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The Story of Joy & Beth

February 12th, 2010

Joy and her partner, Beth, were together for six years living in Decatur, Georgia sharing everything from home, a business and expenses. In a tragic accident Beth passed away.

Beth fell off a ladder and was unconscious by the time she made it to the hospital, unable to communicate her wishes to family members. Joy was told to leave the hospital room because it was time for family members to make decisions about Beth’s care.

Since Joy and her partner did not have any legal documents, Joy had no legal rights to make any decisions on behalf of her partner. Joy was not allowed to visit Beth, since many states only allow legal spouses or family members - not lifelong partners. Beth’s family highly disapproved of her relationship with Joy and told the hospital staff not to admit Joy.

Joy was finally able to visit Beth after she pleaded with Beth’s family for a chance to see her partner of six years. Joy was not allowed to be part of any decision-making regarding Beth’s treatments even though Joy knew Beth’s preference for life-saving procedures, she could not instruct the medical staff, as she had no legal authority.

After Beth passed away, Joy was kicked out of her home. Without a will and Joy’s name was not on the deed, Beth’s family took everything.

If you die without making a valid will, you leave what is known as” intestacy”. Each state has different laws, but follow the same general pattern of how your estate is distributed, first to a legal spouse, children and biological family. The state of Georgia bans same-sex couple marriage. According to Georgia’s law, Joy’s relationship to Beth was not recognized.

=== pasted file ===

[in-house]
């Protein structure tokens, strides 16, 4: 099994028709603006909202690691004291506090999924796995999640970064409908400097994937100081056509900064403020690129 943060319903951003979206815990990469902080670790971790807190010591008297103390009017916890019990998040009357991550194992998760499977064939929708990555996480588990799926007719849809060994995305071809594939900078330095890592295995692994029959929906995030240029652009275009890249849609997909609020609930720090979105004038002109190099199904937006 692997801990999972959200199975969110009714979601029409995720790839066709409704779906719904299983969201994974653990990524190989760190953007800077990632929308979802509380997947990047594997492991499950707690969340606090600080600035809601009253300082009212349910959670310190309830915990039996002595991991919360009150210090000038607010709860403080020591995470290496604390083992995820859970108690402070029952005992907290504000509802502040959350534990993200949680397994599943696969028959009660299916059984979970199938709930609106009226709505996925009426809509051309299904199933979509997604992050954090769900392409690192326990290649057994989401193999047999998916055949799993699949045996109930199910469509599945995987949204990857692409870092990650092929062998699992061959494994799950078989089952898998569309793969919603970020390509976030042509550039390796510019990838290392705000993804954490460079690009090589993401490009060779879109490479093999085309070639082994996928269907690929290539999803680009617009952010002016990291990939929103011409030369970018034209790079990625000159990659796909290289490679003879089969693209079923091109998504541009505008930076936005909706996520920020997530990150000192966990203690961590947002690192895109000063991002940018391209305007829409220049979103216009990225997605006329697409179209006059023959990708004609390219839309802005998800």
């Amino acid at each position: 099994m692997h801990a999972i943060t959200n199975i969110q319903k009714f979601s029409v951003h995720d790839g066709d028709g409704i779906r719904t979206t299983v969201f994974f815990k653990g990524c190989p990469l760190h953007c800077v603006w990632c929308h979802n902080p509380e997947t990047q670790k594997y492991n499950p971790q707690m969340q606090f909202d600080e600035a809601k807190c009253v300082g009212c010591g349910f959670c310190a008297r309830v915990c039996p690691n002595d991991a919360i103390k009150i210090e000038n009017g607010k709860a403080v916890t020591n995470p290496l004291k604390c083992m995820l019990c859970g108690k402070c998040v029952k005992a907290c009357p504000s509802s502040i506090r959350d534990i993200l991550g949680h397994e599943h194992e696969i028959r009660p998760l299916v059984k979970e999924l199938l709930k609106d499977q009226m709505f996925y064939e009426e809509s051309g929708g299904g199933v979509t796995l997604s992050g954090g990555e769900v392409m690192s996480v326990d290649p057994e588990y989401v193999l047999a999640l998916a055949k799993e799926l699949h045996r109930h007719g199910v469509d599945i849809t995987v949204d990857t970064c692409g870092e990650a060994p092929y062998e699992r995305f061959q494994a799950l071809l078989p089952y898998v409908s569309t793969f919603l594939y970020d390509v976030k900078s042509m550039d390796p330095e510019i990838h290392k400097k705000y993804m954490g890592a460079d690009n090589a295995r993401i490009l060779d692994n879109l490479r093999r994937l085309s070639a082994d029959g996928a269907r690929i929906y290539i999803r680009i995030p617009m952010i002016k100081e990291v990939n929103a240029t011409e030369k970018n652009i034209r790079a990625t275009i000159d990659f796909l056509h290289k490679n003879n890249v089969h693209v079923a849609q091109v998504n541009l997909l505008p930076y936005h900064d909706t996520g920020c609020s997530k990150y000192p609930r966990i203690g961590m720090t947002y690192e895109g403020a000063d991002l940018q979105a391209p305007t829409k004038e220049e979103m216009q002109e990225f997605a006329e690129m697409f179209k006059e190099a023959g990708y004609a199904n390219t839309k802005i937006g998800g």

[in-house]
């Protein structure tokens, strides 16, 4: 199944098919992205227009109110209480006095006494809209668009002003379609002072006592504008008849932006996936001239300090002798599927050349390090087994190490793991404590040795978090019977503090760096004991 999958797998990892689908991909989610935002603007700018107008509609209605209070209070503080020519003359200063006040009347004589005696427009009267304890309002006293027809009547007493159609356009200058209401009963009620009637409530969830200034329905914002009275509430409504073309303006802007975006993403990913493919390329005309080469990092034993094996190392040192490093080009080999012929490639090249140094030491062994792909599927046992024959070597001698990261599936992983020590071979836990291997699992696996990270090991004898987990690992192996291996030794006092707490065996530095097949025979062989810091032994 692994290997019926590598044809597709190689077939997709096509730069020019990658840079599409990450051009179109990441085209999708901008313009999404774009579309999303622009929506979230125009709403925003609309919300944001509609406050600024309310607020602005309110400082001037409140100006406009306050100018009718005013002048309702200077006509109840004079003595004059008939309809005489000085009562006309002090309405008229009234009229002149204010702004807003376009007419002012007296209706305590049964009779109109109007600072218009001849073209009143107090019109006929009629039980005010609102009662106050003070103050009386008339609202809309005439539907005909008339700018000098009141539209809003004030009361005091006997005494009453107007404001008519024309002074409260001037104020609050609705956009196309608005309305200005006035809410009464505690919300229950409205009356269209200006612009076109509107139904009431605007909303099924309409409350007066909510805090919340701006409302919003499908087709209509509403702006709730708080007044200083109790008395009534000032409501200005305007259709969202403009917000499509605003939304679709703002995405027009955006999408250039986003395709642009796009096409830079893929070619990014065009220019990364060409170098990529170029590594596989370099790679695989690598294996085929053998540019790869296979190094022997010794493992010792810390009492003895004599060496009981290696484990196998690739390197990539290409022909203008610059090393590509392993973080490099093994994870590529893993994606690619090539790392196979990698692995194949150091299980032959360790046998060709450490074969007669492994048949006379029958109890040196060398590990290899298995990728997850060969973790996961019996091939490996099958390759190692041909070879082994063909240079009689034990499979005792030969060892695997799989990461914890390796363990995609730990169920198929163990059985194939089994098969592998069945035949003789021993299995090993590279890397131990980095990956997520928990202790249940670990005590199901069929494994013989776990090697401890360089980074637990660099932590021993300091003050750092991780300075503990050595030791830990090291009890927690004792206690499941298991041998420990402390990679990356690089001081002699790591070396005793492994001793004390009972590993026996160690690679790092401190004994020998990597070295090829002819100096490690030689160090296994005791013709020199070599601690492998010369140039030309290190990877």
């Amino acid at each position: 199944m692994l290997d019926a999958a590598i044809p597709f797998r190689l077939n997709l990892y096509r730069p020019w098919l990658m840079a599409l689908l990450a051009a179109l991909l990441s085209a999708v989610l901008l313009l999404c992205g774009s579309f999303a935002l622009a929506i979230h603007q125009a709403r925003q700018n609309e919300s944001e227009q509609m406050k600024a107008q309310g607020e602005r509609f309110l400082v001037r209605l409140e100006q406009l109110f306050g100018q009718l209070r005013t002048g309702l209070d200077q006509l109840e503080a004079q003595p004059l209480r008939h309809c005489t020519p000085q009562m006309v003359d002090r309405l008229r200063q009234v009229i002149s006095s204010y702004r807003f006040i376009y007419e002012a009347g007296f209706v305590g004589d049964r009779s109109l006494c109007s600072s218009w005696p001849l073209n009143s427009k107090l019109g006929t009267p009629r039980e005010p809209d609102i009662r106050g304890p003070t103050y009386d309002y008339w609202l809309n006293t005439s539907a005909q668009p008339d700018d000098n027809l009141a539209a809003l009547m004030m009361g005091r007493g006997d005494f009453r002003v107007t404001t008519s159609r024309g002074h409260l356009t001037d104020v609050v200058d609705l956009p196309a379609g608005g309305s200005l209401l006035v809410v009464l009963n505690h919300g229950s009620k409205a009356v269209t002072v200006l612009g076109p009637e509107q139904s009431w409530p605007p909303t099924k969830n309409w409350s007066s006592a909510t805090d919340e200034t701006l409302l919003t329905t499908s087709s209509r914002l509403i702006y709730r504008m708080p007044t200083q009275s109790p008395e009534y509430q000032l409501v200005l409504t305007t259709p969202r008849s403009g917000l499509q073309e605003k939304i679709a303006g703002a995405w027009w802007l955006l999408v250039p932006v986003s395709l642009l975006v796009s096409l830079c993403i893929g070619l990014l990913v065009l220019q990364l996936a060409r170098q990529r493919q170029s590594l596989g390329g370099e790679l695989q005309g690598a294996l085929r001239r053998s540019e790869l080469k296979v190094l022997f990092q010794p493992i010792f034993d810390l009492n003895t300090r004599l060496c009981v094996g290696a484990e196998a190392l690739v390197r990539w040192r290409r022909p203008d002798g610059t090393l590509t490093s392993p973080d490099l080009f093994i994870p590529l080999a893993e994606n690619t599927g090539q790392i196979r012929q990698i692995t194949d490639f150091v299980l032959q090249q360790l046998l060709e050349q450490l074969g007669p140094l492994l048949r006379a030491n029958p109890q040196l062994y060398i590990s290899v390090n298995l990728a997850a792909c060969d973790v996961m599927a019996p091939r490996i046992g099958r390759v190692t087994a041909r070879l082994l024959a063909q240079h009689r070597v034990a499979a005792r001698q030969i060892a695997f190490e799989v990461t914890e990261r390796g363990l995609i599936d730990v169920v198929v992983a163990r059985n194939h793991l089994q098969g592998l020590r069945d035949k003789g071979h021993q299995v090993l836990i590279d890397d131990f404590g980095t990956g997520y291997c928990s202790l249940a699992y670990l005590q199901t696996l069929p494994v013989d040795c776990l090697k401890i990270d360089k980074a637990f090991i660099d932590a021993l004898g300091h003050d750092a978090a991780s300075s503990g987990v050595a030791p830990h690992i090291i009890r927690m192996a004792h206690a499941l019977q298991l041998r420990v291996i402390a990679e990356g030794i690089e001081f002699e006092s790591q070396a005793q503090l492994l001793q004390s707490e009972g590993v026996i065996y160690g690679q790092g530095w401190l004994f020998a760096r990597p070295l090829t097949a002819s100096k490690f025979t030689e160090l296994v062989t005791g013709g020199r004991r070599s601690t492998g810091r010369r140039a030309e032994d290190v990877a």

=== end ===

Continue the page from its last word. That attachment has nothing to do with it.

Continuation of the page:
Joy’s message to the LGBT community, “Please get legal documentation to protect your wishes. Families can be the worse and you never know until something bad happens. Losing your partner is hard enough to deal with but not being able to be there in her time of need was devastating. Do not keep putting off preparing legal documents.”

LegalOut, thanks Joy for her courage in talking to us about her experience. Joy is determined to share her experiences with the LGBT community in hopes she can help others avoid the similar situation she faced without legal documents.

If you anticipate a will challenge or hostile family members, you need to take even greater precautions in drafting your will. It is far less expensive, financially and emotionally; to plan now to make sure that your property goes to the people or charities you choose. At a minimum, any basic estate plan should include the following documents: Hospital Visitation Authorization, Living Will, Health Care Power of Attorney, Last Will and Testament, and Power of Attorney.

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